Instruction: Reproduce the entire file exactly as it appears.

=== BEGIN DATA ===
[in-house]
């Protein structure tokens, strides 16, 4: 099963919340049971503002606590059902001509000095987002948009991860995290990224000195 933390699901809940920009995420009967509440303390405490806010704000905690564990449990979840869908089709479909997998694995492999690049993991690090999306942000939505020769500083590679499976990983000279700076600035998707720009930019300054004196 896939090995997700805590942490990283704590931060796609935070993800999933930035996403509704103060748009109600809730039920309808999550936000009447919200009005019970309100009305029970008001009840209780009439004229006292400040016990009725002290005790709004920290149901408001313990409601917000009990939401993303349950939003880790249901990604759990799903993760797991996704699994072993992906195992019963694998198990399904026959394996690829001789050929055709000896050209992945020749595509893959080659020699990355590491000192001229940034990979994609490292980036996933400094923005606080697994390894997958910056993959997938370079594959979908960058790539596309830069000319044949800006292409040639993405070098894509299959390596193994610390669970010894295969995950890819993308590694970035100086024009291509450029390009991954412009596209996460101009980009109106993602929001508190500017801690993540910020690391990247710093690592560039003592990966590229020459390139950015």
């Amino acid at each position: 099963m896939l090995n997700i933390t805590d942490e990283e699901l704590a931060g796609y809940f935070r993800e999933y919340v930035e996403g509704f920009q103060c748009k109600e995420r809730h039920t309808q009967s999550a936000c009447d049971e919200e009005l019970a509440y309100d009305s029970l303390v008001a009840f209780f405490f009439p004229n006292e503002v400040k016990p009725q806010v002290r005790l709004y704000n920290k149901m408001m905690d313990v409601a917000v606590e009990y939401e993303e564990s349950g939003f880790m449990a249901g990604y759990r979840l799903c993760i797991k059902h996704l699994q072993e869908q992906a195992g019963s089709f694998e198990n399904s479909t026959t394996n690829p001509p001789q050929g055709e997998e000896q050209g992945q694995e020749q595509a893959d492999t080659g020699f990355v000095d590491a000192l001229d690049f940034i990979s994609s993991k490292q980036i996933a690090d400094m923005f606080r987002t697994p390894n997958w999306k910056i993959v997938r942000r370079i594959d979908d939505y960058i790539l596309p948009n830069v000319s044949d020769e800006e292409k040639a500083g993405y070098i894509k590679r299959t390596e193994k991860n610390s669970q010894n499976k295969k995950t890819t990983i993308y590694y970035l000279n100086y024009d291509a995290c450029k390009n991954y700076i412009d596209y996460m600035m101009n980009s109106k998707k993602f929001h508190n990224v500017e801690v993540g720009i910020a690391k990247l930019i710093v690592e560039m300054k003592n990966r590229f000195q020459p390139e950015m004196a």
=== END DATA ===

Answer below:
[in-house]
């Protein structure tokens, strides 16, 4: 099963919340049971503002606590059902001509000095987002948009991860995290990224000195 933390699901809940920009995420009967509440303390405490806010704000905690564990449990979840869908089709479909997998694995492999690049993991690090999306942000939505020769500083590679499976990983000279700076600035998707720009930019300054004196 896939090995997700805590942490990283704590931060796609935070993800999933930035996403509704103060748009109600809730039920309808999550936000009447919200009005019970309100009305029970008001009840209780009439004229006292400040016990009725002290005790709004920290149901408001313990409601917000009990939401993303349950939003880790249901990604759990799903993760797991996704699994072993992906195992019963694998198990399904026959394996690829001789050929055709000896050209992945020749595509893959080659020699990355590491000192001229940034990979994609490292980036996933400094923005606080697994390894997958910056993959997938370079594959979908960058790539596309830069000319044949800006292409040639993405070098894509299959390596193994610390669970010894295969995950890819993308590694970035100086024009291509450029390009991954412009596209996460101009980009109106993602929001508190500017801690993540910020690391990247710093690592560039003592990966590229020459390139950015």
């Amino acid at each position: 099963m896939l090995n997700i933390t805590d942490e990283e699901l704590a931060g796609y809940f935070r993800e999933y919340v930035e996403g509704f920009q103060c748009k109600e995420r809730h039920t309808q009967s999550a936000c009447d049971e919200e009005l019970a509440y309100d009305s029970l303390v008001a009840f209780f405490f009439p004229n006292e503002v400040k016990p009725q806010v002290r005790l709004y704000n920290k149901m408001m905690d313990v409601a917000v606590e009990y939401e993303e564990s349950g939003f880790m449990a249901g990604y759990r979840l799903c993760i797991k059902h996704l699994q072993e869908q992906a195992g019963s089709f694998e198990n399904s479909t026959t394996n690829p001509p001789q050929g055709e997998e000896q050209g992945q694995e020749q595509a893959d492999t080659g020699f990355v000095d590491a000192l001229d690049f940034i990979s994609s993991k490292q980036i996933a690090d400094m923005f606080r987002t697994p390894n997958w999306k910056i993959v997938r942000r370079i594959d979908d939505y960058i790539l596309p948009n830069v000319s044949d020769e800006e292409k040639a500083g993405y070098i894509k590679r299959t390596e193994k991860n610390s669970q010894n499976k295969k995950t890819t990983i993308y590694y970035l000279n100086y024009d291509a995290c450029k390009n991954y700076i412009d596209y996460m600035m101009n980009s109106k998707k993602f929001h508190n990224v500017e801690v993540g720009i910020a690391k990247l930019i710093v690592e560039m300054k003592n990966r590229f000195q020459p390139e950015m004196a």